In Spring 2012, just before the finals of the European Football Championship EURO2012, a couple of nation branding videos were broadcast on CNN and BBC World. Riding on the back of the heightened interest from international audiences for this sports event, co-hosted by Poland and Ukraine, the videos announced a positive image of Ukraine. Having had a previous interest in nation branding in India and Estonia, we became curious about this campaign from what we thought of as a rather anonymous country in the eastern part of Europe. When visiting Kyiv, we soon understood that the orchestrators of the campaign also believed that the idea of Ukraine as a nation was very vague. Nobody, we were told, knew what a Ukrainian was nor how such a person could be distinguished from other people of Eastern Europe. This was a problem both domestically and internationally, claimed government officials, media professionals, and people engaged in civil society organizations. Foreigners, it was held, could probably not even locate the country on a map of Europe. The solution to this anonymity was, according to debates in business magazines and among our informants in the PR business, traditional PR and advertising in relation to big sports and entertainment events such as EURO2012 and Eurovision Song Contest, but also through more mundane acts such as convincing Euronews to display more details of Ukraine in its weather forecasts.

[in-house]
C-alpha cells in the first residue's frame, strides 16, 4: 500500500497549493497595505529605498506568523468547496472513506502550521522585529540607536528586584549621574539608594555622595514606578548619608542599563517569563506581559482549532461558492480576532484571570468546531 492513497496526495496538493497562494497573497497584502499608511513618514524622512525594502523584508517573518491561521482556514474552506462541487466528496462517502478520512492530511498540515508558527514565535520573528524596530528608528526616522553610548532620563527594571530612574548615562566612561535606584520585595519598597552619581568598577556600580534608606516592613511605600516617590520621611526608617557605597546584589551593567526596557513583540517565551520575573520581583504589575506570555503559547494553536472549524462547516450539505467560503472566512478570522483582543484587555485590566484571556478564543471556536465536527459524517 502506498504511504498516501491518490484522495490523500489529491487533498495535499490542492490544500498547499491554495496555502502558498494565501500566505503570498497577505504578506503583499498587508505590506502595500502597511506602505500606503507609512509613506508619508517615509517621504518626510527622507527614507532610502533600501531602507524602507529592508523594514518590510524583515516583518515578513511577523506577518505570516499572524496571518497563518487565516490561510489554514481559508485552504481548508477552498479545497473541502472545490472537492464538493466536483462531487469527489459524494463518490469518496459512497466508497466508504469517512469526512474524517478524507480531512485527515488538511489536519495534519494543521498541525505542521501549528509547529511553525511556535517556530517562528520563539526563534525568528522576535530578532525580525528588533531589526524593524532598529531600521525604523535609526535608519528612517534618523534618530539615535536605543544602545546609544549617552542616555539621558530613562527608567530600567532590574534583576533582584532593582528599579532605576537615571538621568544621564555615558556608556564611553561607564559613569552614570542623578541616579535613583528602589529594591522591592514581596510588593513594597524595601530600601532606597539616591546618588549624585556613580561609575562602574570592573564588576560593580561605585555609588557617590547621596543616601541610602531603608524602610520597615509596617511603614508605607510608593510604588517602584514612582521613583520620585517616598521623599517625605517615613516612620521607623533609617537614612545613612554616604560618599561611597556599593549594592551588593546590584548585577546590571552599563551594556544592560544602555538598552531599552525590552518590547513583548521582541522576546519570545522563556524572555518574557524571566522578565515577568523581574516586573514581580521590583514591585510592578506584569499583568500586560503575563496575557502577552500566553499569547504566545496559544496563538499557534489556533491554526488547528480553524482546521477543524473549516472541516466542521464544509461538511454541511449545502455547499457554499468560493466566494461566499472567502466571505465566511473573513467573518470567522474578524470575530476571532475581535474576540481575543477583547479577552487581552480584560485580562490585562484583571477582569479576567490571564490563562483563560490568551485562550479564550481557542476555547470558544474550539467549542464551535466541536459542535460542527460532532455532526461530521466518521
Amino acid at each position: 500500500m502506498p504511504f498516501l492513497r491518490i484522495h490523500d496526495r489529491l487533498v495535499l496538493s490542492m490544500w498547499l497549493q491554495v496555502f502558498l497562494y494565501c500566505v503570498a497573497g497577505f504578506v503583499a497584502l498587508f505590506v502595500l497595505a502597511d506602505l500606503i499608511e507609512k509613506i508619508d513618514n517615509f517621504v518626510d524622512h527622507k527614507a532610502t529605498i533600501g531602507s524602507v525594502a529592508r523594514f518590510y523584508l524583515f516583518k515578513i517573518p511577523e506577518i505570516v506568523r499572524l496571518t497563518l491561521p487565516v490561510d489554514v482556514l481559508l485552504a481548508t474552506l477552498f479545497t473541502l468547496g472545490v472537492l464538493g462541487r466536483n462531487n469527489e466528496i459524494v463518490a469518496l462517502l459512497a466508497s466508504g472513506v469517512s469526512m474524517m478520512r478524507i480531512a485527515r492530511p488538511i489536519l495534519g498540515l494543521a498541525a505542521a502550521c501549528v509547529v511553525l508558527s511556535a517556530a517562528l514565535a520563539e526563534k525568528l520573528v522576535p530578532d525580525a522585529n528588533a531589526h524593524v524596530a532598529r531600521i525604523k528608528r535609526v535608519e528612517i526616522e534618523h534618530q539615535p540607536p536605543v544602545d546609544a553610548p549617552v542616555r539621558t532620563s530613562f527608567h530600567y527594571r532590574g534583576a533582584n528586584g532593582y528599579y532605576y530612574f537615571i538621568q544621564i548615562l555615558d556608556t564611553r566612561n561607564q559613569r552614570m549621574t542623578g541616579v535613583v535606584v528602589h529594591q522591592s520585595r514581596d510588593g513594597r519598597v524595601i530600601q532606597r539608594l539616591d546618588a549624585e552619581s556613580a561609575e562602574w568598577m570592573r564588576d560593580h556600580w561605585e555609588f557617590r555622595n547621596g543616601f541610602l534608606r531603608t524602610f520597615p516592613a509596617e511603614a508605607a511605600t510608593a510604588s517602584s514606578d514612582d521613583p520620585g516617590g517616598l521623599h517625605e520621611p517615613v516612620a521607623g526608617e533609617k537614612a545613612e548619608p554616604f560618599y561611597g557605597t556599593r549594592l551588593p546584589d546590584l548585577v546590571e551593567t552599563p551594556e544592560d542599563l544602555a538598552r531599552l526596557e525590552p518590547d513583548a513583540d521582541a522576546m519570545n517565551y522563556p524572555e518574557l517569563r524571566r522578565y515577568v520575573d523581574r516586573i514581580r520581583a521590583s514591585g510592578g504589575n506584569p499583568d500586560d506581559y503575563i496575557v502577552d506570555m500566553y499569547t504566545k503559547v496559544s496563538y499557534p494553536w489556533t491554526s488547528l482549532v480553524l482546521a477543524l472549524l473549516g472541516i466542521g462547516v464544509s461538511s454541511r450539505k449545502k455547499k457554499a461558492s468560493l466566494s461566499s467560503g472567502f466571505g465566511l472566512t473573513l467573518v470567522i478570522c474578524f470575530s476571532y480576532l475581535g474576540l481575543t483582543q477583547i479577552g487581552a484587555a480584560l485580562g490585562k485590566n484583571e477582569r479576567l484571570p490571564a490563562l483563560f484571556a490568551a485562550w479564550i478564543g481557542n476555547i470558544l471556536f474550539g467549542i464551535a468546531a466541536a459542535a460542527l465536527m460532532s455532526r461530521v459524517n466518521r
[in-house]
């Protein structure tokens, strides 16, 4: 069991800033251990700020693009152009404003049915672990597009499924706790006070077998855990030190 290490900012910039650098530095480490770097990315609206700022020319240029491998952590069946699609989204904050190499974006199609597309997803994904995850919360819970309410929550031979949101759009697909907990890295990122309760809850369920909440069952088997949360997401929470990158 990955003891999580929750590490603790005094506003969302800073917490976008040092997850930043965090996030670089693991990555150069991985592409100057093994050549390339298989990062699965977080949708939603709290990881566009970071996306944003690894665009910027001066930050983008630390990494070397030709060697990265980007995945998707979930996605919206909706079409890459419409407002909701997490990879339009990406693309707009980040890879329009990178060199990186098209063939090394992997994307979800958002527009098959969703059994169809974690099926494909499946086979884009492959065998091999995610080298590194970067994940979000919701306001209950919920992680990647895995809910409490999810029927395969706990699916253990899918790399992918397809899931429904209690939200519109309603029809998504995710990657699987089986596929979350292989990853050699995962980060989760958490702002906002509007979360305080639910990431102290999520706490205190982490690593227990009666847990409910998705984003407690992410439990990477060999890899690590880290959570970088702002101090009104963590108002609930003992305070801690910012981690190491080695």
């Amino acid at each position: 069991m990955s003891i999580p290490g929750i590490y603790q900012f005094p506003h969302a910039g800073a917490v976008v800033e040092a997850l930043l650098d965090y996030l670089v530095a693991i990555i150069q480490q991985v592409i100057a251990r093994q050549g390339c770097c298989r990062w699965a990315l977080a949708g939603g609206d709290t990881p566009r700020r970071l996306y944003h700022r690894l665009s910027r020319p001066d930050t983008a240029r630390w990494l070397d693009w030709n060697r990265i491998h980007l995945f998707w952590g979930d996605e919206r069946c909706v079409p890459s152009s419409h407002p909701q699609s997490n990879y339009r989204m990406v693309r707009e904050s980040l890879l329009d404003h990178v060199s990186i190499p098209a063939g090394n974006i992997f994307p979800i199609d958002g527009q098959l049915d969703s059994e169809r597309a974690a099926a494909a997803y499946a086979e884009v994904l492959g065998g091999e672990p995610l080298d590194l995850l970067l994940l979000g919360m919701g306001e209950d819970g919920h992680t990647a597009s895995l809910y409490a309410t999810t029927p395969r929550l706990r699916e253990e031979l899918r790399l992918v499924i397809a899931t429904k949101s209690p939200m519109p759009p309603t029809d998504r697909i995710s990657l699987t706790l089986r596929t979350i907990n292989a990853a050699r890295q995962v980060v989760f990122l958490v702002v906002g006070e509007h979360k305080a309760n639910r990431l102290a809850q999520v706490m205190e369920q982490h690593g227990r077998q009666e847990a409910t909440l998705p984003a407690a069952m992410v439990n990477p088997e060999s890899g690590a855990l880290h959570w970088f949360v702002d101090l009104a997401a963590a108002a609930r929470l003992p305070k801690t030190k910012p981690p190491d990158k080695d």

What we had planned as a three-year project focusing on nation branding abruptly changed toward the end of 2013. Suddenly, we found our project rapidly turning into a study of information management during an uprising. With the Euromaidan Revolution and the following drawn-out war with Russia, we could conclude that Ukraine was no longer absent from the international news media. And since the full-scale Russian invasion of February 2022, the map of Ukraine is shown daily on international news. Today, people around the world can locate cities like Kyiv, Mariupol, Odesa, and regions such as Donbas or Crimea with ease. Furthermore, it seems increasingly apparent that Ukrainian national identity has been strengthened substantially. Iconic images of Ukrainian places, phenomena, or heroes flourish posted by our Ukrainian friends and acquaintances on Facebook and Twitter. The number of memes flooding social media is increasing exponentially. And importantly, the Russian army seems to have met people who are far from uncertain about their national belonging—and who are willing to fight to defend it.